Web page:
OTTAWA, ONTARIO -- (Marketwired) -- 08/26/13 -- Guy Parent, Canada's Veterans Ombudsman, released today a report entitled Investing in Veterans Vocational Training. The report examines the delivery and adequacy of Veterans Affairs Canada's vocational rehabilitation and assistance services and presents recommendations to ensure that Veterans Affairs Canada maintains its commitment to effectively re-establish Veterans into civilian life.
"Successful rehabilitation and vocational training are integral to the success and self-actualization of Veterans and their families," said Mr. Parent. "Access to programs for those interested in re-establishing into a career in the trades is comprehensive; however, Veterans interested in pursuing university-level education or attaining a professional designation do not share the same access to programs. Veterans should have the ability to self-actualize in the profession of their choice."
Since 2007, the Office of the Veterans Ombudsman has received in excess of 100 complaints about Veterans Affairs Canada's Rehabilitation Program, which administers medical, psycho-social and vocational rehabilitation services to former members of the Canadian Forces who have been medically released or have service-related injuries hindering their ability to work and transition from military to civilian life. Through further research, the Office identified areas of concern with the current vocational rehabilitation and assistance services provided by the Department as part of the Rehabilitation Program.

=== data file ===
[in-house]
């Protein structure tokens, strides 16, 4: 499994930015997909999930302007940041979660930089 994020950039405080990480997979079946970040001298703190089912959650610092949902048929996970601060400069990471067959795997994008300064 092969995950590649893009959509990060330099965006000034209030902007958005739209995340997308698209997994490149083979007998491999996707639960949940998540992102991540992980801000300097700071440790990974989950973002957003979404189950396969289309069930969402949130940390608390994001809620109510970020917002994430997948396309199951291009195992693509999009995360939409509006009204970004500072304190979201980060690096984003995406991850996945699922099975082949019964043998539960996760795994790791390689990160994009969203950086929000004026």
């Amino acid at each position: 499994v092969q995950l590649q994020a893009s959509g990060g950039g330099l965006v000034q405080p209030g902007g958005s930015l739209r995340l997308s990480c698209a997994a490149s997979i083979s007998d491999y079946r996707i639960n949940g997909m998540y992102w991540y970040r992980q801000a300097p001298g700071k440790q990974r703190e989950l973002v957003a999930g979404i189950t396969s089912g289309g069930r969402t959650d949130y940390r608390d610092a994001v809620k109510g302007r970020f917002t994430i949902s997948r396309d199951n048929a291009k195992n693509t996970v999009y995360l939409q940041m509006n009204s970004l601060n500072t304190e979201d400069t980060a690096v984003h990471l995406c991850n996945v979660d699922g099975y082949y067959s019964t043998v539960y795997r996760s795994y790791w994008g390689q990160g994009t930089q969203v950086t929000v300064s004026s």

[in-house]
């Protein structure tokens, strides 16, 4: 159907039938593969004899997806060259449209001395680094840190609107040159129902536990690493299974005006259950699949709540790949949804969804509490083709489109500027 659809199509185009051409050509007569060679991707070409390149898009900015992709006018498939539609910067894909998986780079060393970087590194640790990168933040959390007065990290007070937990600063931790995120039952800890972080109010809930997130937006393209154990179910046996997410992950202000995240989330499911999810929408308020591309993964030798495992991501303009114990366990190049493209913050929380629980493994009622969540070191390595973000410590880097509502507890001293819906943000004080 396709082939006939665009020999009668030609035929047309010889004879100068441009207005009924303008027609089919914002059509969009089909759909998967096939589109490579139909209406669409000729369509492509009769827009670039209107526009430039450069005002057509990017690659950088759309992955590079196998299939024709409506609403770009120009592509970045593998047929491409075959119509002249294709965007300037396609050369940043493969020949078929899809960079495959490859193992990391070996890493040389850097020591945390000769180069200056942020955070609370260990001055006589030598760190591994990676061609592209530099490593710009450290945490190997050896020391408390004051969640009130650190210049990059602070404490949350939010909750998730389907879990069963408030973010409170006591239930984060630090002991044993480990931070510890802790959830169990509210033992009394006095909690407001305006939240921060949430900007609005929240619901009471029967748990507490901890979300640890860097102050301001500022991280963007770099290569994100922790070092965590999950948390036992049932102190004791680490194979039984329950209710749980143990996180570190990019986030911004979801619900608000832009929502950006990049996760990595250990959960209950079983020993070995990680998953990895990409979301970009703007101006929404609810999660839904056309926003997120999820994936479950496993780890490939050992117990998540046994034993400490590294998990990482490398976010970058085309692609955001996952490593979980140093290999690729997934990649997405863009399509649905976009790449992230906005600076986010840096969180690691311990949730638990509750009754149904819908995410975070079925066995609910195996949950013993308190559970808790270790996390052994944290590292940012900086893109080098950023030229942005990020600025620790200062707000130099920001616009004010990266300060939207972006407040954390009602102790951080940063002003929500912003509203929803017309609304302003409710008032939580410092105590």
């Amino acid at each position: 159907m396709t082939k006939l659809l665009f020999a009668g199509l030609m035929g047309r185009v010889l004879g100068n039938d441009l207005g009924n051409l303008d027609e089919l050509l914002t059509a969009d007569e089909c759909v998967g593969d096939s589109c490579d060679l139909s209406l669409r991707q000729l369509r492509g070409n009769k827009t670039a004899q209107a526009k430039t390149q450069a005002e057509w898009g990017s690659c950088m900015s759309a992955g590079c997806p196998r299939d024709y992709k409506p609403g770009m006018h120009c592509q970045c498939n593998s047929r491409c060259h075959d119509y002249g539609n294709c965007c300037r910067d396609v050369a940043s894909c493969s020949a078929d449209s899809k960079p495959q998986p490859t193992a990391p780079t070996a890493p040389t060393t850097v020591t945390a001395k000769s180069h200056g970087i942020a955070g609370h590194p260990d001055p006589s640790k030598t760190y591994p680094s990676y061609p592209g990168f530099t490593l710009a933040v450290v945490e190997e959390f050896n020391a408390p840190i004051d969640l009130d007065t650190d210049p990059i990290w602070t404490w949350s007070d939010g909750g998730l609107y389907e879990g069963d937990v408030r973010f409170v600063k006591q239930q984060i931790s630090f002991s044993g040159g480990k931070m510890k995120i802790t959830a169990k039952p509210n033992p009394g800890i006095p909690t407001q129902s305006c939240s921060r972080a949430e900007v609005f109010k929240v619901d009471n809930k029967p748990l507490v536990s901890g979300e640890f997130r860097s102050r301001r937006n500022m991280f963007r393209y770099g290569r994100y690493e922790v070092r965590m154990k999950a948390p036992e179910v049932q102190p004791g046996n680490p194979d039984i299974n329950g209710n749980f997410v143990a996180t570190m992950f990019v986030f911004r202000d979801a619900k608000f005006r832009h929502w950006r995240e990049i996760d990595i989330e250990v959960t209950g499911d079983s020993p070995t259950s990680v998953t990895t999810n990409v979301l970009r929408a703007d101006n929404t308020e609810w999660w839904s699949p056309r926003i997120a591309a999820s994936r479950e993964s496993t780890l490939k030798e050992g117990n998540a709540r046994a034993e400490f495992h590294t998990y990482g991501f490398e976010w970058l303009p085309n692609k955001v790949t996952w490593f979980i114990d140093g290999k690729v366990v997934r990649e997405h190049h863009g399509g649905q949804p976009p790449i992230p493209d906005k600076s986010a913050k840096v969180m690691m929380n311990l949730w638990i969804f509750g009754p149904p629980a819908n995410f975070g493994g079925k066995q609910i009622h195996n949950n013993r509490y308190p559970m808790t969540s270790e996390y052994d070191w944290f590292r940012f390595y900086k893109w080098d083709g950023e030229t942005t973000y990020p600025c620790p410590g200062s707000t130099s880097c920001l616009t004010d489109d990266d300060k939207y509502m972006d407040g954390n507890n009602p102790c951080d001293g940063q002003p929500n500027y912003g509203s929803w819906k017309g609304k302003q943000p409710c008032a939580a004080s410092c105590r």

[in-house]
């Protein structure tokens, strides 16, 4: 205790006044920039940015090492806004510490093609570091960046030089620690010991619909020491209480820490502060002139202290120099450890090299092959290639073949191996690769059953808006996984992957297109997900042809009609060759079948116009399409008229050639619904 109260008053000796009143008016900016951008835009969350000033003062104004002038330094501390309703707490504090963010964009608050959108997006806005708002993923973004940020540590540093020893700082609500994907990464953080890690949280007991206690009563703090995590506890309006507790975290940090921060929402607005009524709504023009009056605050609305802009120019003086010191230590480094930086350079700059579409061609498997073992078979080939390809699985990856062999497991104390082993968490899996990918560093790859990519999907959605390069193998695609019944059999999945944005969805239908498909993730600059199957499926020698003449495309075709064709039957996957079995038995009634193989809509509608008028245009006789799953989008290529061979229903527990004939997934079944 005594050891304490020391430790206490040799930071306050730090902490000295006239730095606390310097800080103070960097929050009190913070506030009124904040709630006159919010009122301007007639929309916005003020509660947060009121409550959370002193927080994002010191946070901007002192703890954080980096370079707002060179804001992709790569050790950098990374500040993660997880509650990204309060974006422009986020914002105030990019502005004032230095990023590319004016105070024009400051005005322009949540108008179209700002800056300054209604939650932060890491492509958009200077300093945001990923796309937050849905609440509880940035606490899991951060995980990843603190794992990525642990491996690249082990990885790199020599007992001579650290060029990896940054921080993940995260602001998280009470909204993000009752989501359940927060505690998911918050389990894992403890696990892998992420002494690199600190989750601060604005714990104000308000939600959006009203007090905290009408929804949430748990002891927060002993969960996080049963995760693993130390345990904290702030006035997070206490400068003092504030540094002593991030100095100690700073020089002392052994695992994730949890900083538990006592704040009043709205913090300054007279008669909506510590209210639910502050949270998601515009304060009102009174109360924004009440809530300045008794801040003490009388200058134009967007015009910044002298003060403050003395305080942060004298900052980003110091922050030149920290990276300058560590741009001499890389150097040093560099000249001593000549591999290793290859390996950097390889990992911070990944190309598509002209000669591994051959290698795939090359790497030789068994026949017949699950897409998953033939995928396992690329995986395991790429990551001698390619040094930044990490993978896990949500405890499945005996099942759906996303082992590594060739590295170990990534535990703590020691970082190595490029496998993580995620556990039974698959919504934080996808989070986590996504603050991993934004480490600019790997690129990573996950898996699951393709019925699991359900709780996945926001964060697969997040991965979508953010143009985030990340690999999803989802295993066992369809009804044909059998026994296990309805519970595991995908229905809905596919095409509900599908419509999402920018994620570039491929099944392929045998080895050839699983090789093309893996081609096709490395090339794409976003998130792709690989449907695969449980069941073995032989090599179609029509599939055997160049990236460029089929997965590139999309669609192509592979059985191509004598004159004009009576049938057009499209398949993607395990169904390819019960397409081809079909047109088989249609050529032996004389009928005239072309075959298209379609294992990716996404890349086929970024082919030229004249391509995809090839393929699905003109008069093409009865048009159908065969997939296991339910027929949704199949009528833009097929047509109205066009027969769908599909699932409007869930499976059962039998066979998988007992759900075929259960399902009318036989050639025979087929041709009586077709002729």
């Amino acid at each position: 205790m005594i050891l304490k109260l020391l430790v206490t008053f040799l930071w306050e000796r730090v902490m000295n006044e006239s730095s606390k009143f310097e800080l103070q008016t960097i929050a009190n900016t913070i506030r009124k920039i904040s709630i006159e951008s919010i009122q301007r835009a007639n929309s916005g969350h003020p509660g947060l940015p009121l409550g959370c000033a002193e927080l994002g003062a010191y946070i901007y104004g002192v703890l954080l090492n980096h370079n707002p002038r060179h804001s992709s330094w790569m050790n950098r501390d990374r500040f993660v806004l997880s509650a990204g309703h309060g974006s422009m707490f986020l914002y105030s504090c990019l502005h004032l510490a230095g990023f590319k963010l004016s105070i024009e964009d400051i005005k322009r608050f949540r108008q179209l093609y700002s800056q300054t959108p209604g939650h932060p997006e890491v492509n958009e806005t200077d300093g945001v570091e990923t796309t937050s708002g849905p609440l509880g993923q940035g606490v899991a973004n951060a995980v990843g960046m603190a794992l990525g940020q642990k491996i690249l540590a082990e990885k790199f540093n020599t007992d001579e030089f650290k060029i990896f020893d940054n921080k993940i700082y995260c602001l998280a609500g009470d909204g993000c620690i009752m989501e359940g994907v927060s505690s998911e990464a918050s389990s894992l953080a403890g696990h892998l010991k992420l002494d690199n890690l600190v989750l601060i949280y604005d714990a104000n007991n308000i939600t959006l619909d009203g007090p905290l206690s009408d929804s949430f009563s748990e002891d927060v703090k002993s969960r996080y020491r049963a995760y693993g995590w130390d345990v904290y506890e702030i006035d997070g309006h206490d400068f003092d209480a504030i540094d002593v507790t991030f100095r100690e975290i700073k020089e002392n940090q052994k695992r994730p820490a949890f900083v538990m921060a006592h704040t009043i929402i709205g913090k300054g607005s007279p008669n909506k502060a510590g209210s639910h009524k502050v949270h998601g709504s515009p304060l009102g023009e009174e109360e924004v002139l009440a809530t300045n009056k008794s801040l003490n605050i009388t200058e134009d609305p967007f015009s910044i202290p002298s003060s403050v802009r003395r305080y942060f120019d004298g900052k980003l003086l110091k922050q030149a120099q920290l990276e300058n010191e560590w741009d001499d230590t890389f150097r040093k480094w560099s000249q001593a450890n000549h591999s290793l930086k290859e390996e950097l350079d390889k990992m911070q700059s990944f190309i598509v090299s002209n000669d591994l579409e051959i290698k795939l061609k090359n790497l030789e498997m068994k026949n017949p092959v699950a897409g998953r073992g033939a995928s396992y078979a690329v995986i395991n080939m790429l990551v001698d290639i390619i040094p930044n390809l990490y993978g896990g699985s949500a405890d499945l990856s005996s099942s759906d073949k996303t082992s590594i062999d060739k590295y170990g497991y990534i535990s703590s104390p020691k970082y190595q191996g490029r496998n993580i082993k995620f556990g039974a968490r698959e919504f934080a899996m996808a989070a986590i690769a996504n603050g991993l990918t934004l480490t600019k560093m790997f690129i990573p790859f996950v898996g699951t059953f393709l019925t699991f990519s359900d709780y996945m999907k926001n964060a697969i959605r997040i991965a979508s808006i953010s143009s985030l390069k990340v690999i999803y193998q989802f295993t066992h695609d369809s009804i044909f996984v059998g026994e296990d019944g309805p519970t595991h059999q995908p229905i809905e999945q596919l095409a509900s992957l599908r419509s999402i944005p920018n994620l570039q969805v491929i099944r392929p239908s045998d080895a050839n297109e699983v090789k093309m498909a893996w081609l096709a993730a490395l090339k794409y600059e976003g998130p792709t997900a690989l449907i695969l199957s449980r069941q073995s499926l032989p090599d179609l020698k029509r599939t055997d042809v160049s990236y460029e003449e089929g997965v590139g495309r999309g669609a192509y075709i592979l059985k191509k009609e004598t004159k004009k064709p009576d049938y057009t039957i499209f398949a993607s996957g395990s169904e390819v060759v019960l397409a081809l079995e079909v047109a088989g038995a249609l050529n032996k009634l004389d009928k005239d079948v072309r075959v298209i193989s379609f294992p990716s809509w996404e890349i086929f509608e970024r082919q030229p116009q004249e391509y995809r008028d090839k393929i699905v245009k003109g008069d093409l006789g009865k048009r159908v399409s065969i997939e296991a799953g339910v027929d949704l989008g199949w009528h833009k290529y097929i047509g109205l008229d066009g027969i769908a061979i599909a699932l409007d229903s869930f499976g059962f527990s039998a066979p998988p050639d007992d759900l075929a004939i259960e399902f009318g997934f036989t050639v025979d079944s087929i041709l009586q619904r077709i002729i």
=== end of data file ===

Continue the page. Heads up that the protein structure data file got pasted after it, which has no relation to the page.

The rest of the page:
For example, under current regulations, the maximum tuition allotment of $20,000 creates a barrier for eligible Veterans to complete a University undergraduate degree, as the 2012-2013 average cost of doing so is $22,324. In addition, approved training is often limited to programs that build on the applicant's existing skills, experience and training, rather than allowing them to pursue occupations in line with their current motivations, interest and aptitudes. Inadequate performance measurement to monitor the subject matter and level of training applicants are receiving and their subsequent employment also makes it difficult to monitor and measure the program's success and improve its services.
"Former Canadian Forces members are a well-trained and highly skilled population that has a great deal to offer to the Canadian workforce and economy. They should be given the appropriate post-release training to self-actualize in the profession of their choice. In doing so, there can be significant benefits to both the Government of Canada and to Veterans and their families."
The full report with its four recommendations is available online at http://www.ombudsman-veterans.gc.ca/reports-rapports/rep-rap-03-2013-eng.cfm.
Office of the Veterans Ombudsman
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